I am back to thinking of those friends who are facing end-of-life issues, about whom I wrote recently. Now two more in our blog-circle have joined that group, and I have just read about several more of whom I didn’t know before.
This is a very sad time. So sad, in fact, that a commenter on one of the blogs even seriously questioned, for those of us who are especially susceptible to this pain, whether it’s worth it in the first place to love our animal companions.
I can understand that question, but I can’t stand to think of it.
So I want to turn my broken heart to the love part of loss. Love is the only thing I can stand to write about now.
If something’s important enough, you’d think we’d find words to differentiate, to express nuance.
Snow is so much a part of the lives of Eskimos and Aleuts that it’s become a cliché, and maybe not even true, that they have a thousand words for snow. Maybe it’s truer that the Scandinavians have a thousand words for reindeer.
As for us? We have just the one word – “love” – to stand for everything from the way we feel about our animal companions to the way we feel about our newest pair of shoes. Roman Krznaric notices that these days, we’ve got more words to order the exact caffeinated beverage of our choice than we have of expressing which kind of love we’re feeling.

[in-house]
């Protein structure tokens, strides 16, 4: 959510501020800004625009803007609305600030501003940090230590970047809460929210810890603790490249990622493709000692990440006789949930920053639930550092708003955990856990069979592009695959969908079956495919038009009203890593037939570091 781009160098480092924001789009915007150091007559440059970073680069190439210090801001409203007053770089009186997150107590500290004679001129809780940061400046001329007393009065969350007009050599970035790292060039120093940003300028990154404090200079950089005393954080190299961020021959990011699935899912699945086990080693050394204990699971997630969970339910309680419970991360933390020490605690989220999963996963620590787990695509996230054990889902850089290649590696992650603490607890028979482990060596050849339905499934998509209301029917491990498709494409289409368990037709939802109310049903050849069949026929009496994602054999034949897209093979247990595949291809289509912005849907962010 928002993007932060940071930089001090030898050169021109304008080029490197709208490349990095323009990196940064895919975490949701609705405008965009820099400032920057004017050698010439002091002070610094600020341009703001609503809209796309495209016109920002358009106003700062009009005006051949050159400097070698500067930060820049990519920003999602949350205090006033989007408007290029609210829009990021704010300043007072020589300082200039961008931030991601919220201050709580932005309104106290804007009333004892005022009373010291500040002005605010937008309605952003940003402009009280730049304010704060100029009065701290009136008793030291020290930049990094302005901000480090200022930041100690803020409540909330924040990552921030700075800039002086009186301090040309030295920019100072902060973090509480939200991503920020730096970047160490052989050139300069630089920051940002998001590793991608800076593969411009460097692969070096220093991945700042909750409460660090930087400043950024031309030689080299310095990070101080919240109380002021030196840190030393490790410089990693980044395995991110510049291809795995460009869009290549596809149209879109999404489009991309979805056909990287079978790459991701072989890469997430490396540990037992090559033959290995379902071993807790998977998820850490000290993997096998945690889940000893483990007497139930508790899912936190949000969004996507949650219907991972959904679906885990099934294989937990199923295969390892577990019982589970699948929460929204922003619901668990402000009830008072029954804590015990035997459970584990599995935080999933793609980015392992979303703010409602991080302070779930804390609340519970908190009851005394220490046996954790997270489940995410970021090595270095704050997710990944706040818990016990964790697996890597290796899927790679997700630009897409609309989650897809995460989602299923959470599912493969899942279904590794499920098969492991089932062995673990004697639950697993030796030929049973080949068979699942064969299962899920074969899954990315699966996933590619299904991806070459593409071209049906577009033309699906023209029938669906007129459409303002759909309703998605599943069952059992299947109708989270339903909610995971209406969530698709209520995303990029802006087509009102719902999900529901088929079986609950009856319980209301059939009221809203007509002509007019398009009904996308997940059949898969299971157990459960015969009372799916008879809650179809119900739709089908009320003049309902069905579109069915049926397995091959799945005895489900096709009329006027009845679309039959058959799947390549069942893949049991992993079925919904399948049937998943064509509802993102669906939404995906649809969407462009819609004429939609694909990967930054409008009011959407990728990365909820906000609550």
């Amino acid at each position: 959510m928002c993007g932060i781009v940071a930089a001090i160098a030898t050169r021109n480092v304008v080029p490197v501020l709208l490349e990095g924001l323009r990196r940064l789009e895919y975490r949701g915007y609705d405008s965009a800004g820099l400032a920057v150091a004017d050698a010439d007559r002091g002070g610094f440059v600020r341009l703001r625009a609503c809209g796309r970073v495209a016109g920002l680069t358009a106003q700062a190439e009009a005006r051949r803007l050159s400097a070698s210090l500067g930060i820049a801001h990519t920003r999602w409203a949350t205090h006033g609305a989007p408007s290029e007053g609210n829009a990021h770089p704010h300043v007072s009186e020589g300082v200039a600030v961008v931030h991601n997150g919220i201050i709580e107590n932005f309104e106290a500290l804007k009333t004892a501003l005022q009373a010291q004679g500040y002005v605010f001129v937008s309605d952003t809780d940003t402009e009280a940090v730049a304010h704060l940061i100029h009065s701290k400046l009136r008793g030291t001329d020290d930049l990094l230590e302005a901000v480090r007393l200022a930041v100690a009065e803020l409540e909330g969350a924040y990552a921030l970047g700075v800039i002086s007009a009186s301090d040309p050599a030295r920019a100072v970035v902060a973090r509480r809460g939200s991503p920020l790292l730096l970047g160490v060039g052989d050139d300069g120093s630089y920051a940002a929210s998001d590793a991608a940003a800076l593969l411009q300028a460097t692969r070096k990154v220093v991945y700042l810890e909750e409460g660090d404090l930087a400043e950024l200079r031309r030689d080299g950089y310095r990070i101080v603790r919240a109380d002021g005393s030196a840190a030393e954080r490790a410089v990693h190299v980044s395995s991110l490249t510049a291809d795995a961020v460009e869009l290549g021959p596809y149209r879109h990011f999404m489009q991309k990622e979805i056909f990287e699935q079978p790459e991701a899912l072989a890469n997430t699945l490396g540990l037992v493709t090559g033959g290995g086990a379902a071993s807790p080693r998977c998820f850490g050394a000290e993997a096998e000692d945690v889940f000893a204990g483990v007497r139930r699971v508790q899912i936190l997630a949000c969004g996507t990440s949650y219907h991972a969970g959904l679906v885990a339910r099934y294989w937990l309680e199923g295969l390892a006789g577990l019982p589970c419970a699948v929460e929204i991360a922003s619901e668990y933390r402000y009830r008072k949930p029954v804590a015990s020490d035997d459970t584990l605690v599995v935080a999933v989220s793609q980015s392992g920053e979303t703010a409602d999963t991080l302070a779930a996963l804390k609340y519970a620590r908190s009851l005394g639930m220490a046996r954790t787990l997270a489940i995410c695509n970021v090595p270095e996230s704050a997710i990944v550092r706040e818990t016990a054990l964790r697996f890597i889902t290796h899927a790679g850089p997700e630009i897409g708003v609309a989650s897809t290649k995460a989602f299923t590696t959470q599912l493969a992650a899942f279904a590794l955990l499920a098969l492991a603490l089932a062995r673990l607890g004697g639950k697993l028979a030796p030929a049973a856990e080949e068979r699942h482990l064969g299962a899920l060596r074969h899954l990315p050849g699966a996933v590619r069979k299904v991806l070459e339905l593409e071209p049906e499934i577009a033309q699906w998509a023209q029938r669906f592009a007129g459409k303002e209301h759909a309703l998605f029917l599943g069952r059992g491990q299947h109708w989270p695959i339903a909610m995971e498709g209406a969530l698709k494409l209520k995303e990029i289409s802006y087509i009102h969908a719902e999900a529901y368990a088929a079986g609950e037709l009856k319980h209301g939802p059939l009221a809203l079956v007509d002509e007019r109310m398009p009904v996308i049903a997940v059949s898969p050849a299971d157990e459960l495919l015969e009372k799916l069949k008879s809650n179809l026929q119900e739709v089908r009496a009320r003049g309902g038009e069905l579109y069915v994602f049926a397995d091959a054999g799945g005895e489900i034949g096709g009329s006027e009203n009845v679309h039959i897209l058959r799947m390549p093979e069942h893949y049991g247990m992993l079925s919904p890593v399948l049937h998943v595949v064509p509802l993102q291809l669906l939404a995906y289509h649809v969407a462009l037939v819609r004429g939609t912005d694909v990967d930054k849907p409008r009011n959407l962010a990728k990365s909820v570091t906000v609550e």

So I feel better when I think about different words for love.
Krznaric says the ancient Greeks had six words for love’s varieties. For sexual passion, Eros; for deep friendship, Philia; for playful flirtatiousness, Ludos; for universal loving-kindness, Agape; for longstanding love, Pragma; and – those Greeks were brilliant – for self-empathy, Philautia.
Five of those six words seem perfectly suited to my own feelings for my animal companions.
Playful flirtatiousness, for all the mock ambushes and multiple massacres of feather wands.
Deep friendship, for a toasty cat-cluster up against my back through these long winter nights.
Long-standing love, which has survived the thug-stage and has mellowed into mutual accommodation and – if I may be so free with the facts – actual understanding.
Self-empathy, for the grief I feel every time I think of Fang and his passing.
And universal loving-kindness, for all of us who have grieved, are grieving, and will grieve, at the lip of this bottomless chasm that, in the end, separates us from those with whom we play, grow into, stay warm, come to understand –